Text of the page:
Name of Programme
BSc (Hons) Business Economics
Final Award
BSc (Econ) (Hons)
Location
Buckingham
Awarding Institution/Body
University Of Buckingham
Teaching Institution
University Of Buckingham
School of Study
School of Humanities and Social Sciences [Economics and International Studies]
Programme Code(s)
UBEF9SBE / Full Time / 2 Years and 1 Term
UBEF2SBE / Full Time / 2 Years
Professional Body Accreditation
Relevant Subject Benchmark Statement (SBS)
QAA SBS: Economics (2015)
Admission Criteria
A-level: BBB-BCC (or equivalent)
IB: 32-30 (or equivalent)
National Diploma: DMM
UCAS tariff: 112
Applicable Cohort(s)
2014
FHEQ Level
FHEQ Level 6
UCAS Code
L112
Summary of Programme
If you have made up your mind that you wish to pursue a business career, or if you want to work as a consultant or as a specialist business economist in the private sector, this programme offers the spread of subjects that is likely to be most useful. It enables you to supplement the basic economics modules with modules from the Department of Management thus providing a rounded view of business activities.
Educational Aims of the Programme
The educational aims of the Business Economics programme are similar to those of the Economics programme. The Business element in the degree indicates that there is a greater emphasis on the more strictly business aspects of Economics, including providing students with the knowledge and understanding of the key areas of business and management; the relationships between them and their application in practice. The Business element also will enable students to appreciate the uncertainties and complexities of business organisations, their environments and management. Nevertheless, we aim to give all Business Economics students a thorough knowledge of Economic analysis, which we consider provides a valuable grounding for Business subjects. Students can also choose some of the more conventional Economics subjects as electives if their interests develop in that direction.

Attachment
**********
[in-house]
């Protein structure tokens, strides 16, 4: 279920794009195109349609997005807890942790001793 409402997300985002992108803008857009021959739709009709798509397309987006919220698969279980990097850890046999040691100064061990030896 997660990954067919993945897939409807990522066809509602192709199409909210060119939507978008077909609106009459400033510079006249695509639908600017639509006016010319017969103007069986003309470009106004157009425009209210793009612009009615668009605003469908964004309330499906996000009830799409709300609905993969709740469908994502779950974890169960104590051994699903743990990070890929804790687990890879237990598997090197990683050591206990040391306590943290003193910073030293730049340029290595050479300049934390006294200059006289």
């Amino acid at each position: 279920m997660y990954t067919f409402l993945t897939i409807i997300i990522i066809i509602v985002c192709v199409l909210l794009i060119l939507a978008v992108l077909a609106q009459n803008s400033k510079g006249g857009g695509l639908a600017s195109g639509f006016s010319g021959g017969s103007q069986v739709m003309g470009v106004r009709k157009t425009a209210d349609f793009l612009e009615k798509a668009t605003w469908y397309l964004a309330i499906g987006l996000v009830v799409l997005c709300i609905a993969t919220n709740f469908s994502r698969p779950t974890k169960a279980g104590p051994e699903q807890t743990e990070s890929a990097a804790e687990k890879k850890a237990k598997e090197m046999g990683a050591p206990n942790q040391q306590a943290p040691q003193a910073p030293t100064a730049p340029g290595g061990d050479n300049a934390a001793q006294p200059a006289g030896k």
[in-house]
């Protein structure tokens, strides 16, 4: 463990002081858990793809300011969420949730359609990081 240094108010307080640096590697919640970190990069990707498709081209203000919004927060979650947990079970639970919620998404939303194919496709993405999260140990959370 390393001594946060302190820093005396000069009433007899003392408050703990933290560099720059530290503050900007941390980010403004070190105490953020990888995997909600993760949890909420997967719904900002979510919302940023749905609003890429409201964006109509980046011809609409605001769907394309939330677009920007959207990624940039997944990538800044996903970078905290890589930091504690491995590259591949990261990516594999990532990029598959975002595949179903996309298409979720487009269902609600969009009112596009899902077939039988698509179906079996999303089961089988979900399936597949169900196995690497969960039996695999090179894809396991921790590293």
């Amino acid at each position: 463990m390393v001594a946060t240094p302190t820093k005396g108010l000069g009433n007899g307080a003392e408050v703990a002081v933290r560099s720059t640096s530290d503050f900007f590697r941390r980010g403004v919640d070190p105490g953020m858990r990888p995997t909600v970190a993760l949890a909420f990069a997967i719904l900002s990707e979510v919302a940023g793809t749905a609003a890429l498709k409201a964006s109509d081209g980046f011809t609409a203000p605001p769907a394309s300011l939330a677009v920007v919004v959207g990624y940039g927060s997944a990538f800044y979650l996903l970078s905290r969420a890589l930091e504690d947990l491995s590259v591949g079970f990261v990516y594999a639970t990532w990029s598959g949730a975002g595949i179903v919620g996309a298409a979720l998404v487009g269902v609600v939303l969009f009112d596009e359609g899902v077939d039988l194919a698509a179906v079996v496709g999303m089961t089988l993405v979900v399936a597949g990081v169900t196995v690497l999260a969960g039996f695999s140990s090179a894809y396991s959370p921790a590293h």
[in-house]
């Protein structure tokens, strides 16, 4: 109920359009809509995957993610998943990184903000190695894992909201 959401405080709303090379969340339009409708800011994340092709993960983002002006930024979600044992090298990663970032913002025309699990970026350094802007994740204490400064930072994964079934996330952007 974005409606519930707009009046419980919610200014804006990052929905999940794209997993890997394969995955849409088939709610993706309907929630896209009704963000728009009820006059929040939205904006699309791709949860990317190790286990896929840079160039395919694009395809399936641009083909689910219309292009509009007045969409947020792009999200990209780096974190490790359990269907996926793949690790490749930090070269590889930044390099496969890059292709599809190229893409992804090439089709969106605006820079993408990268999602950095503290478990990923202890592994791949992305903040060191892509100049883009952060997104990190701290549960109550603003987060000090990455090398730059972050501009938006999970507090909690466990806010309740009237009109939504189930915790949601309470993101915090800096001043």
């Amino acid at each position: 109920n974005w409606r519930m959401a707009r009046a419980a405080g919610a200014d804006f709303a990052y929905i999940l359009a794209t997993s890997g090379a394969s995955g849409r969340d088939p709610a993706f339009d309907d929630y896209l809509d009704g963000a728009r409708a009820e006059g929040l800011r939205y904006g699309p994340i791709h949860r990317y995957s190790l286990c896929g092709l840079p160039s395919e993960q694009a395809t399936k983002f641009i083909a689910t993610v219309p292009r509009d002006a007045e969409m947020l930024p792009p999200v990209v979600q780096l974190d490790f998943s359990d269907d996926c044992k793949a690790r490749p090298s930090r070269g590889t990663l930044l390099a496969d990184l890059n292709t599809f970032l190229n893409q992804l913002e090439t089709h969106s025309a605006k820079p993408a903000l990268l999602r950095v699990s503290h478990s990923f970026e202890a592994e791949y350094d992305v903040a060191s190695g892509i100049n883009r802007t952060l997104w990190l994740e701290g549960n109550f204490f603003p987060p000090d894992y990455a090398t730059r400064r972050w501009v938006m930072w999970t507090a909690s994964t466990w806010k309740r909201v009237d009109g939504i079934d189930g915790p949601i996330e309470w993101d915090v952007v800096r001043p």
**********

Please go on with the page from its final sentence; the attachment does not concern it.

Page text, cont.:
Programme Outcomes

Knowledge and Understanding

The main focus remains on Economics, but in various ways we attempt to equip students for a business environment, through emphasising the application of Economics to business affairs.

(For the Business stream) knowledge and understanding of organisations, their business environment and the management of these organisations,
(For the Business stream) an understanding of the uncertainties and complexities of business organisation, their environments and management.

Teaching/Learning Strategy

Lectures and small group seminars, plus interaction and dialogue with students on a one to one basis. Students are mainly examined by written examination, but in most courses there is an essay requirement of about 10-20% of the total. In addition, most courses require additional essays that are not part of the assessed marks.